Britt Scott: Hello, goodbye

After seven years, various musical and artistic projects completed and a million friends made, Britt Scott is leaving Savannah.

The flame-haired Virginia native is headed back home (to Virginia Beach), and her dad's recording studio, in mid-October to make an EP of original songs.

Scott came to Savannah to study graphic design, and in 2010 her musical muse - which had been put into the closet while she pursued those other dreams - jimmied the lock and broke free.

"Before I started doing design, I was always in performing arts," Scott explains. "And sang in bands. When I came to SCAD, I didn't do music at all, for years. A lot of people didn't even know I sang until I started doing Karaoke.

"My relationship status changed, and that's when I started feeling the need to express myself. Before, I wrote music with other people, I didn't know how to play any instruments ... about two years ago, my roommate had a guitar and I stole it from her."

She'd founded the short-lived Outlet magazine, a quarterly guide to arts and entertainment in Savannah, in 2009. While assembling songs for an Outlet mixtape, Scott began rubbing shoulders within the city's musical community.

She collaborated with electronica guy Paul Goerner, aka Magic Places, and brought the pilfered guitar to every Open Mic in town, where she'd sing her own material, newly melodized from her scribbled poetry. She joined a belly-dance troupe.

Most recently, Scott has been one-third of The Lovely Locks, with Chrystina Parker and Anna Chandler.

"I don't think any other city could have been a better place to kind of change careers," she says. "Everyone's been so supportive of that."

One of the best-kept secrets in town (even though most people seem to know about it) is The House of Mata Hari, a vintage late-night speakeasy on Factor's Walk, admissible only if you know the password (or are a friend of Britt Scott's).

She's one of the original slinky Mata Hari lounge singers. "The Karaoke prepared me for the job," Scott explains. "I already had this list of songs I knew. And you have to be comfortable enough with yourself to be entertaining without interacting with anyone else onstage."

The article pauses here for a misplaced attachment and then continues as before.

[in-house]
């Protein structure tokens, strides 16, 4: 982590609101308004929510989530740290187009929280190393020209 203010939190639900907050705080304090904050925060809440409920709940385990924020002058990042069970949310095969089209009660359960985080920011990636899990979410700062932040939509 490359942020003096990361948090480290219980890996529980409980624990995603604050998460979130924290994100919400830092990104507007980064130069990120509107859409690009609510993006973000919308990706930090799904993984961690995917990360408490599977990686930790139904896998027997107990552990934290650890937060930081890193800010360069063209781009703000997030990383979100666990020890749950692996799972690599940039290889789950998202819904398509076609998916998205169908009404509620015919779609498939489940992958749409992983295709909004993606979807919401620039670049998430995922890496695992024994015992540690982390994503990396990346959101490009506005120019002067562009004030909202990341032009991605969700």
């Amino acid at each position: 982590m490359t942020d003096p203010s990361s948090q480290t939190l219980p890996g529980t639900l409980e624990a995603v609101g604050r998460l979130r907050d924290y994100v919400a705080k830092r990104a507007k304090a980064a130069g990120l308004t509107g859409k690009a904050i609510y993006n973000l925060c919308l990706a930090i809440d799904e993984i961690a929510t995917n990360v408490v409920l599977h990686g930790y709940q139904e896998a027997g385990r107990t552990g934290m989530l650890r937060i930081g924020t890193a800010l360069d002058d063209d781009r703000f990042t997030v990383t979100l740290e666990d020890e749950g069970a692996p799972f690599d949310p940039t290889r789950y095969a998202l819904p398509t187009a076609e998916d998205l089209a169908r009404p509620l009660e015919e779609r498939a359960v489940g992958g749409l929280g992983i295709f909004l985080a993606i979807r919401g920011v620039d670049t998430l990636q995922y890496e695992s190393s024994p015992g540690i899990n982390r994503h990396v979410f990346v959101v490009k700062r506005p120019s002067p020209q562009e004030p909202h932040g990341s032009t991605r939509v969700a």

On Oct. 5 and 6, Mata Hari is opening up to the public - for the first time - with a special show called Carnival Bar Cabaret.

"It's more of a variety show that's burlesque-inspired - I say that only because it's not the full striptease; we're still keeping the classiness that Mata Hari's upholds," Scott reveals. "It's going to include more singing and dancing, comedy, fire-eating and a bunch of different sort of things. The plan is for it to be a monthly event."

Yes, Britt will be there.

The trip home, she explains, is to continue her musical mystery tour, maybe put a band together, get her name and exquisitely soulful voice out there. "Everyone says I'll be back," she laughs.

Will she? Scott is non-committal. "It's one of those moments where I feel I need to go away from the social environment in order to focus on the work, and kind of get that done, and then I can come back.

"The plan is just to figure out where it leads me. I just want to put my work out there and see where it goes. I'm open to anything, really."

Tickets for Carnival Bar Cabaret are $20 (shows at 7 and 9 p.m. Oct. 5 and 6). Call (912) 272-8693.

No Control #2

If you were at Southern Pine Co. for the first No Control Festival in February, you had a great time. I know I did.
The second one happens Saturday, Oct. 6 (again at Southern Pine, 616 E. 35th St.), and it's a "mini-fall festival," a bit shorter than before but with no less bang for your $10 buck. It starts at 5 p.m.

Here's the lineup: Savannah's very own Triathalon, Whaleboat, Deep Search, Hot Plate, Electric Park and Sauna Heat; Heyrocco and Cement Stars from Charleston; Odist and Cloudeater from Atlanta.

The lovely and talented Cusses are behind the festival, but the band's not performing because guitarist Bryan Harder has a conflict. They'll be back soon enough, playing Screamin' Mimi's Oct. 19.

Graveface Records will be there, however, with discounted tickets to the Oct. 27 Graveface Fest. Artists will do some live painting, there'll be food and bev available, and the casual camaraderie for which Savannah musical tribal gatherings are famous.

A splendid time is guaranteed for all.

Predatory instinct

Told ya: General Oglethorpe and the Panhandlers will play their final show Nov. 3 at the Sparetime. In the meantime, you can catch them Thursday (Oct. 4) at the Jinx, with Brooklyn's Dinosaur Feathers (they were here for Stopover in March) and Shark!, also from New York. This Stopover-sponsored show is called "The Ancient Predators Ball," and attendees are encouraged to wear masks, beaks, scales, feathers et cetera. No word on whether a General James Oglethorpe costume will do you any good, however.